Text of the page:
DECEMBER 27, 1952
HYDE PARK, Friday—Here it is the day after Christmas and certainly no one has ever been remembered more kindly than I. I cannot possibly write to all those who sent me Christmas cards, but through my column I want to tell them how very much I appreciate their thoughts of me and the many kind things that have been said in memory of my husband. I received many cards from all over the world, some asking for help which is far beyond my power to give, but all of them expressing gratitude both to my country, to my husband and to me for past helpfulness.
There was one card I particularly enjoyed because it was a photograph of a Scottie puppy, also called Mr. Duffy and written to my Mr. Duffy. I am very grateful to the two youngsters who sent me my Mr. Duffy because no one could have a more amusing and delightful puppy. At first I thought Tamas would always resent him, but now they have become good friends, probably because they have been alone so much. I am sorry to say they still run away when I walk them in the woods together, but they come home after a few hours so I am not left to worry for too long a time.
I think Mr. Duffy is beginning to feel he is part of the family, too. He has soon learned Tamas' habits, both bad and good. He asks for tidbits at the table and I am too weak to refuse. But now he will lie down and keep me company, and the two little dogs together curled up on my tiger rug in front of the fireplace are a very heartwarming sight.
We had a lovely Christmas Day, with nine children and 13 adults at Christmas dinner. The midnight service Christmas Eve had to be held in the chapel as our church in Hyde Park is undergoing repairs. While I do like the church better for all services, still the chapel is a nice, intimate place, and it was fun wishing everyone a Merry Christmas as we came out. There were some boys in uniform present, which always saddens me because I wish there did not have to be so many in our armed services. But I was glad that these particular boys could be home for the Christmas service.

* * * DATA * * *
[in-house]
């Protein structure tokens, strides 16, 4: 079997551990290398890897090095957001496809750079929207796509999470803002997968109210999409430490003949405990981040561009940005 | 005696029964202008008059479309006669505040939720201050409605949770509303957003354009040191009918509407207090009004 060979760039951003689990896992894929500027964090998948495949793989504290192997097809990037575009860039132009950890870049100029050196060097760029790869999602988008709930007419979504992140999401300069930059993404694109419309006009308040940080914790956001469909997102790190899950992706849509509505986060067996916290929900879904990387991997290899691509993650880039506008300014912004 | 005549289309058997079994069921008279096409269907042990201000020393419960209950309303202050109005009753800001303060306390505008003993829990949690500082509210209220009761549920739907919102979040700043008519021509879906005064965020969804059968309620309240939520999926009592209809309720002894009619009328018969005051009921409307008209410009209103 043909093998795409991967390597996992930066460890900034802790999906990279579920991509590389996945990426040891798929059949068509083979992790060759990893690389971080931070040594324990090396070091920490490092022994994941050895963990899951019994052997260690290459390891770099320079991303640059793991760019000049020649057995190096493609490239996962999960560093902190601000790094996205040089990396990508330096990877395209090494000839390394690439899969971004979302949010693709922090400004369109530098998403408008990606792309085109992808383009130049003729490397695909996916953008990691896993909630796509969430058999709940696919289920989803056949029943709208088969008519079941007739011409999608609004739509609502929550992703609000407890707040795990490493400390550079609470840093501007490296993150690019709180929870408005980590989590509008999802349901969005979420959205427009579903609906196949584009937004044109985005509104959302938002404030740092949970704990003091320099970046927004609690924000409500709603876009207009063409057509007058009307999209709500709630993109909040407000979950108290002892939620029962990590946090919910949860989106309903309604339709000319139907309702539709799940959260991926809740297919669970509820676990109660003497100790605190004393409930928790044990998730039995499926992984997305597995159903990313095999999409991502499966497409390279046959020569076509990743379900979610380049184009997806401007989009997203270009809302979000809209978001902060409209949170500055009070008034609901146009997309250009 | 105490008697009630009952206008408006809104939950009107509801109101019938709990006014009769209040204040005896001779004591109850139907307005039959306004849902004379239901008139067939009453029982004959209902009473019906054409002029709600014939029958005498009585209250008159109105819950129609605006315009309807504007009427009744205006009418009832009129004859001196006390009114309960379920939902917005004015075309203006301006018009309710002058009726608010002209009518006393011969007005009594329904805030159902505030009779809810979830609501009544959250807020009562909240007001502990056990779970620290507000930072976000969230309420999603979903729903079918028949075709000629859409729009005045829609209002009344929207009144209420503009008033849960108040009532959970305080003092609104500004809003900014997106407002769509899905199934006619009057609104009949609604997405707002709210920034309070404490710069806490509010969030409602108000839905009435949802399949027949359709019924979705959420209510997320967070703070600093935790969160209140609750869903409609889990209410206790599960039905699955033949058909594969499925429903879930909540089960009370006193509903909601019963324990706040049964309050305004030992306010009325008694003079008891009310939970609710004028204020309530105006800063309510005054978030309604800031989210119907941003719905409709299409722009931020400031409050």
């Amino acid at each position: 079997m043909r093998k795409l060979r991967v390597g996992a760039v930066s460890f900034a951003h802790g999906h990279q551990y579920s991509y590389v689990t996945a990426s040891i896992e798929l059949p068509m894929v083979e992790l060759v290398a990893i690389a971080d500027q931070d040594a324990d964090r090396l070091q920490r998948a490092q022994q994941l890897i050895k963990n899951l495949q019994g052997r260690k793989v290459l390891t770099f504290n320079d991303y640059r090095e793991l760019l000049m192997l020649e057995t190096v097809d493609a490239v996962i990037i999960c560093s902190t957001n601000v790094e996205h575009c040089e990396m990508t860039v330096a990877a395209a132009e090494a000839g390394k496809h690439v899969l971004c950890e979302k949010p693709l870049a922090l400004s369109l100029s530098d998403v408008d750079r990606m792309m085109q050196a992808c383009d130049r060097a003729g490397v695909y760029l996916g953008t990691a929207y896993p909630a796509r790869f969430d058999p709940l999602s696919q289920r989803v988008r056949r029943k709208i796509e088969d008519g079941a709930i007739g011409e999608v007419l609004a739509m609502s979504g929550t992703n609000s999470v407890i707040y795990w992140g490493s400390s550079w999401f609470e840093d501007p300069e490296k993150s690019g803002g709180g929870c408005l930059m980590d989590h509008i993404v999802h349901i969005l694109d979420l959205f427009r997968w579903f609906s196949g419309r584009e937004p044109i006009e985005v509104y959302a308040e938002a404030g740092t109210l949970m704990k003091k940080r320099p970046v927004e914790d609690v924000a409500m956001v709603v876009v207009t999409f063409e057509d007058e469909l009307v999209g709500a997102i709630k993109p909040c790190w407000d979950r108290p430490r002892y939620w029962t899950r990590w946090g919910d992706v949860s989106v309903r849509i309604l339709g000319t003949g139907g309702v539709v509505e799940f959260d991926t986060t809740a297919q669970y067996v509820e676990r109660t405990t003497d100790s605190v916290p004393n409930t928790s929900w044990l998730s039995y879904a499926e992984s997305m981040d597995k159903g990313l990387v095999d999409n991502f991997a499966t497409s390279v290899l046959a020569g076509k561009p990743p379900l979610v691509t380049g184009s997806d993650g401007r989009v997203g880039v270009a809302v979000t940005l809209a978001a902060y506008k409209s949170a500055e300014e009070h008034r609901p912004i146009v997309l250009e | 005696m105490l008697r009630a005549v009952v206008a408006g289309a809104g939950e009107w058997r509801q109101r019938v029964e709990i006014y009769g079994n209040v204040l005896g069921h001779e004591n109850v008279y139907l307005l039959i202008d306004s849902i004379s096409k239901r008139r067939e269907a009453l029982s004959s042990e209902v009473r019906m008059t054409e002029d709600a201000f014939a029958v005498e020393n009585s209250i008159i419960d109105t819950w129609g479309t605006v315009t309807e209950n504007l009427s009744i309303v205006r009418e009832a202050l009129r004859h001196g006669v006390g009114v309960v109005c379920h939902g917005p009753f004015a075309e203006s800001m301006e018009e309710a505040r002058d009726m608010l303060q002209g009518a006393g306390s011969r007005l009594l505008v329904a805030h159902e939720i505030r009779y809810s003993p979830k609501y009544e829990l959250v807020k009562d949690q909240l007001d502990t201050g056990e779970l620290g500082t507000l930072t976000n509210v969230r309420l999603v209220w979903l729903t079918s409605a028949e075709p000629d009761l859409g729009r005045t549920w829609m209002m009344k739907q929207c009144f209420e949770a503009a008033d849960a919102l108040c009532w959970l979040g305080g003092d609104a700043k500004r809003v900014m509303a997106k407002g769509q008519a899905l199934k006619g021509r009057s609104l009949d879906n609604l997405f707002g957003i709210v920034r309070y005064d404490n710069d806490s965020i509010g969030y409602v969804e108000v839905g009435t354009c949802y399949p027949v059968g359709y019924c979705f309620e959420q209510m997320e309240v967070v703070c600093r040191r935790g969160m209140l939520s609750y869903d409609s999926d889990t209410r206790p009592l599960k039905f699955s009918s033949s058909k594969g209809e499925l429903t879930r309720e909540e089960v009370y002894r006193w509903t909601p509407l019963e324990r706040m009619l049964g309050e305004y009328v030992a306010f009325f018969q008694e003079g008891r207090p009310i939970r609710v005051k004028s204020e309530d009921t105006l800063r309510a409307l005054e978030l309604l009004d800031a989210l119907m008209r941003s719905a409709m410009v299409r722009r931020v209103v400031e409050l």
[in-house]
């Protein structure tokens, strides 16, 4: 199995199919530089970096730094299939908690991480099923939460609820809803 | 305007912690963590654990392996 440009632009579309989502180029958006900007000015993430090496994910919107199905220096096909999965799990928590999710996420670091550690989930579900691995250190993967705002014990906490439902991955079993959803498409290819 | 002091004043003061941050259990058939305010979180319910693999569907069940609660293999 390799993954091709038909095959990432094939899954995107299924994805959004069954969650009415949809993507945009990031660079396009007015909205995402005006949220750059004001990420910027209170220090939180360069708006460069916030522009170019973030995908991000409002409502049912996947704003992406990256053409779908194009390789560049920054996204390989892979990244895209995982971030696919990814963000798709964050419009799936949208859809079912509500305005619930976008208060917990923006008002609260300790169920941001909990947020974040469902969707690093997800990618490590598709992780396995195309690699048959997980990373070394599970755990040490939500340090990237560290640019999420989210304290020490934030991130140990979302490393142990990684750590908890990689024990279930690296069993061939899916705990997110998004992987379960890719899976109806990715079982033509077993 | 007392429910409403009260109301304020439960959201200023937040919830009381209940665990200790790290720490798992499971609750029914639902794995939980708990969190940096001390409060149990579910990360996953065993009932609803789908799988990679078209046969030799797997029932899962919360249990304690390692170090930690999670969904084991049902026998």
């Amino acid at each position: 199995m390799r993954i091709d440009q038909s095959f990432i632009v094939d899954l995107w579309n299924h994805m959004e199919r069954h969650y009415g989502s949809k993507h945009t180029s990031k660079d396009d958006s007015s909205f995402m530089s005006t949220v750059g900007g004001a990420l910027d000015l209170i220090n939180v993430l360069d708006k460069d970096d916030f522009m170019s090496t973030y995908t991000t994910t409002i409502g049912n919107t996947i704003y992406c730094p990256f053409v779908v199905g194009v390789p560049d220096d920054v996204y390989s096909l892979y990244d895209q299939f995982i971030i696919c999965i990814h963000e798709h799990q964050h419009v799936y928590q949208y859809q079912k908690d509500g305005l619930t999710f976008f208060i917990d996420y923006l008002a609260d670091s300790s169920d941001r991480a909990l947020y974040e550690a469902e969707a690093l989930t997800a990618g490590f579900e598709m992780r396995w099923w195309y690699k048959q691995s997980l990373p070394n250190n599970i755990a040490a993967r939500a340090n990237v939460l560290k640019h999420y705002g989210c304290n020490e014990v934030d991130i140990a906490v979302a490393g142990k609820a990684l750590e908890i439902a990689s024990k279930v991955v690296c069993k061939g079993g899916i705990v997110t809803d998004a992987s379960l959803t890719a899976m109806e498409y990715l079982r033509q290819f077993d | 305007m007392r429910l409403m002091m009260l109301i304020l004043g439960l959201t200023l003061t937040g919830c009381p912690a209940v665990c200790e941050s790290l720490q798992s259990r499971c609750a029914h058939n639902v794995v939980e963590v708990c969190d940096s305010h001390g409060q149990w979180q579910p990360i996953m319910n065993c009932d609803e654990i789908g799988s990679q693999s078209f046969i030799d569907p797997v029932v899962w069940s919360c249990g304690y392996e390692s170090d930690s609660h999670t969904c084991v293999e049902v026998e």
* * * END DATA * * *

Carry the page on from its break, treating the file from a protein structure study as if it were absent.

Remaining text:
My only disappointment has been that in spite of having put in calls to the West Coast three days ago and giving the hours when I wanted to reach my children, the circuits were busy all day and I was not able to talk to them in Pasadena or Los Angeles, or for that matter to any friends anywhere, but perhaps I shall be able to reach them today.
There is much to be thankful for during the past year and I am grateful, above everything, for the number of times I have been able to see my children who live far away and the children and friends who are near at hand. May the coming year be as kind to all of us as we in our hearts wish for them tonight.
(WORLD COPYRIGHT, 1952, BY UNITED FEATURE SYNDICATE, INC. REPRODUCTION IN WHOLE OR IN PART PROHIBITED.)
Names Mentioned or Referenced
- Hyde Park (Dutchess County, N.Y., United States)
About this document
My Day by Eleanor Roosevelt, December 27, 1952
- Brick, Christopher (Editor)
- Regenhardt, Christy (Associate Editor)
- Black, Allida M. (Editor)
- Binker, Mary Jo (Associate Editor)
- Alhambra, Christopher C. (Electronic Text Editor)
Digital edition published 2008, 2017 by
The Eleanor Roosevelt Papers Project
Available under licence from the Estate of Anna Eleanor Roosevelt.
Published with permission from the Estate of Anna Eleanor Roosevelt.
MEP edition publlished on 2008-06-30
TEI-P5 edition published on 2017-04-28
TMs, AERP, FDRL